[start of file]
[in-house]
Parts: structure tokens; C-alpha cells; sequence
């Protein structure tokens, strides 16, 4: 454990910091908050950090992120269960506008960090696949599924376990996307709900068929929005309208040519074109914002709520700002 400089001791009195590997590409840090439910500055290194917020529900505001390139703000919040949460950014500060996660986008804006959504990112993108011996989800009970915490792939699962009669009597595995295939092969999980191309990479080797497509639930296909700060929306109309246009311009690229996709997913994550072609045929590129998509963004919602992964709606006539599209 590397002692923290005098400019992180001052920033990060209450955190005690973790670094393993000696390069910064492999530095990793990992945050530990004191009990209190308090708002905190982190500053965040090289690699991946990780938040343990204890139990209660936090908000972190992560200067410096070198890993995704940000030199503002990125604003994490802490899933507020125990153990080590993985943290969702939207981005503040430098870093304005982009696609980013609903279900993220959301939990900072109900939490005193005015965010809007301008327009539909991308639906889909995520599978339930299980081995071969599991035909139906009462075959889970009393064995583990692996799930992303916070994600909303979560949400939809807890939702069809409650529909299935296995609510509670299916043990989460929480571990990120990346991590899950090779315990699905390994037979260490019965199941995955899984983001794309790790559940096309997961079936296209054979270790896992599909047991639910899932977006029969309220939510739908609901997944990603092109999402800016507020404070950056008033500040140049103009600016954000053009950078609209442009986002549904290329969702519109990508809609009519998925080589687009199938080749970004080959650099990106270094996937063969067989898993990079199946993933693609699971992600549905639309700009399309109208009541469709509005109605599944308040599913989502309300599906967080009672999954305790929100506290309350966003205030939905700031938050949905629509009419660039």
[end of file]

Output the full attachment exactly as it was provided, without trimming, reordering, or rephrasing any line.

[in-house]
Parts: structure tokens; C-alpha cells; sequence
């Protein structure tokens, strides 16, 4: 454990910091908050950090992120269960506008960090696949599924376990996307709900068929929005309208040519074109914002709520700002 400089001791009195590997590409840090439910500055290194917020529900505001390139703000919040949460950014500060996660986008804006959504990112993108011996989800009970915490792939699962009669009597595995295939092969999980191309990479080797497509639930296909700060929306109309246009311009690229996709997913994550072609045929590129998509963004919602992964709606006539599209 590397002692923290005098400019992180001052920033990060209450955190005690973790670094393993000696390069910064492999530095990793990992945050530990004191009990209190308090708002905190982190500053965040090289690699991946990780938040343990204890139990209660936090908000972190992560200067410096070198890993995704940000030199503002990125604003994490802490899933507020125990153990080590993985943290969702939207981005503040430098870093304005982009696609980013609903279900993220959301939990900072109900939490005193005015965010809007301008327009539909991308639906889909995520599978339930299980081995071969599991035909139906009462075959889970009393064995583990692996799930992303916070994600909303979560949400939809807890939702069809409650529909299935296995609510509670299916043990989460929480571990990120990346991590899950090779315990699905390994037979260490019965199941995955899984983001794309790790559940096309997961079936296209054979270790896992599909047991639910899932977006029969309220939510739908609901997944990603092109999402800016507020404070950056008033500040140049103009600016954000053009950078609209442009986002549904290329969702519109990508809609009519998925080589687009199938080749970004080959650099990106270094996937063969067989898993990079199946993933693609699971992600549905639309700009399309109208009541469709509005109605599944308040599913989502309300599906967080009672999954305790929100506290309350966003205030939905700031938050949905629509009419660039």